• This is all still proof of concept. Just the fact that you can raytrace an image like this is impressive. Once realtime raytracing is a reality, then more advanced shading systems will be developed which do more interesting things with those cast rays. An example shown in the article is physically based refraction for glass and water. A more challenging application would be subsurface scattering "light penetrating a surface and bouncing around before it bounces back out, i.e wax," or light dispersion " c
      • by Rockoon (1252108)
        The real advantage to ray tracing is how it scales only logarithmically with scene geometry.

        Games (and so forth) are using more and more on-screen polygons, which scales linearly with a rasterization but logarithmically with ray tracing. Ray tracing will inevitably be as efficient for the same quality as rasterization if things continue as they do, and from then on rasterization will never be able to keep up (just like bubble sort cant keep up with any O(N log N) sort for sufficiently large N)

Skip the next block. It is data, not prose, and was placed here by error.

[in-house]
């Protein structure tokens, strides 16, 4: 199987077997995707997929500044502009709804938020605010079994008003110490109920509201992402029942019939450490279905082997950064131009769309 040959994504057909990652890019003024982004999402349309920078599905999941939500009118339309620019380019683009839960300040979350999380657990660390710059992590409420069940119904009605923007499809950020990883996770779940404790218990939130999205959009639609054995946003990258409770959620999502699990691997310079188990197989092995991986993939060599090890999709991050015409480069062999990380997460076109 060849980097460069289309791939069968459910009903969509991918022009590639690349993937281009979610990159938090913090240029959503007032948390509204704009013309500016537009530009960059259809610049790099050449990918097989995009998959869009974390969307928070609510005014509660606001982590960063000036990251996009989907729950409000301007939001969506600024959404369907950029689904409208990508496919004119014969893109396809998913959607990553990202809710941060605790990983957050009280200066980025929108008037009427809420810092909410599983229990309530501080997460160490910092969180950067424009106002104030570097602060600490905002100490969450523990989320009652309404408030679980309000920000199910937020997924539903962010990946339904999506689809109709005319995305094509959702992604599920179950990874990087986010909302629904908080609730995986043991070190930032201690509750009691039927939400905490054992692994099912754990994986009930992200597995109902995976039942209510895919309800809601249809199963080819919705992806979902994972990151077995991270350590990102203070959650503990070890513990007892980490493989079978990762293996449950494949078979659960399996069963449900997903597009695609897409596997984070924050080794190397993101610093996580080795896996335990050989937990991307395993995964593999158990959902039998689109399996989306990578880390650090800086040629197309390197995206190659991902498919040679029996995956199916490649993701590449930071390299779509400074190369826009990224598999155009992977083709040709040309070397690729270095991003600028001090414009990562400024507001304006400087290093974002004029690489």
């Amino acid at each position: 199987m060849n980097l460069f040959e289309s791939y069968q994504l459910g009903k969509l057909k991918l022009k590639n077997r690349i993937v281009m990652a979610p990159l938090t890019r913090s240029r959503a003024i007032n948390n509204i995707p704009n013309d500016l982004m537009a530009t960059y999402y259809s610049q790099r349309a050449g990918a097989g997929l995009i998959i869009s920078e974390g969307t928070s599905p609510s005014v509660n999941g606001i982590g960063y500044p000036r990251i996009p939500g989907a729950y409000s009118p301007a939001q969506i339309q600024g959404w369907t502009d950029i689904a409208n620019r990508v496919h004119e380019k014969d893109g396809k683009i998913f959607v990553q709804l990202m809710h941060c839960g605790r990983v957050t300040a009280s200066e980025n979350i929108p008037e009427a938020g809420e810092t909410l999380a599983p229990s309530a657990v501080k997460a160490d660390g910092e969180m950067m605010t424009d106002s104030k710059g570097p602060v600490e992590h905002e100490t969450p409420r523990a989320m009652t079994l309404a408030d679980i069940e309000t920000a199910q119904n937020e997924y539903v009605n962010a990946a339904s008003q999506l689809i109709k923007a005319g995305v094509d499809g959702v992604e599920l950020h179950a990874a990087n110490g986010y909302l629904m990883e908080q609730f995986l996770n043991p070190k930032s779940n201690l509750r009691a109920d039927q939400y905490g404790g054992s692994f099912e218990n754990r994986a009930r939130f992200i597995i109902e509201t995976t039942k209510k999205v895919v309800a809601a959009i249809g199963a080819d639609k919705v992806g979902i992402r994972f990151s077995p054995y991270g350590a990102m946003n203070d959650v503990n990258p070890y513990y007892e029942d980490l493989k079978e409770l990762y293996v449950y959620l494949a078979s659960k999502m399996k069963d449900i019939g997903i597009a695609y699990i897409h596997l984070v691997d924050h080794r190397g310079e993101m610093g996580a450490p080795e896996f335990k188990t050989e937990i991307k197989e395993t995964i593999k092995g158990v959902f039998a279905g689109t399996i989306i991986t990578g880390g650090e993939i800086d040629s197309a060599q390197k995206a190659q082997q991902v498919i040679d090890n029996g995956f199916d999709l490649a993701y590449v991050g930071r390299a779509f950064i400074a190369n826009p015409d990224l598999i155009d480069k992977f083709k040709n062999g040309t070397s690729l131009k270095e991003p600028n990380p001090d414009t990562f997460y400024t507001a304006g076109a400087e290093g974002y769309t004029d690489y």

But the re
  • intel 3d (Score:5, Funny)

    by maestroX (1061960) on Saturday March 03, 2012 @04:53AM (#39229917)
    so, how does it stack up against a Riva TNT2?
    (ducks)
    • How was your fillrate with TNT2 on 1080p resolution? :-)

  • Good, FHD 1080p is old now too, UV Ray disks are about 4 times as wide and that's coming "Real Soon Now."
  • by Anonymous Coward

    Jesus guys, how many Slashdot articles do I have to go back through until I can find the original Wolfenstein thing?

    http://blogs.intel.com/research/2010/09/12/wolfenstein_gets_ray_traced_/
    http://www.wolfrt.de/

  • by gentryx (759438) on Saturday March 03, 2012 @05:22AM (#39229957) Homepage Journal
    ...which is why it's easy to scale [wikipedia.org] up. Thus the speedup isn't that impressive. Scalability on tightly coupled apps would be much more interesting.
  • ... if it's all in the same datacentre?
    • by Anonymous Coward

      It's a "cloud" because people don't understand what it means and because it makes it sound better to marketing.

      For airsoft it's "Lipoly Ready" which means nothing, all it means is it is physically possible to attach a lipoly battery to it that is it.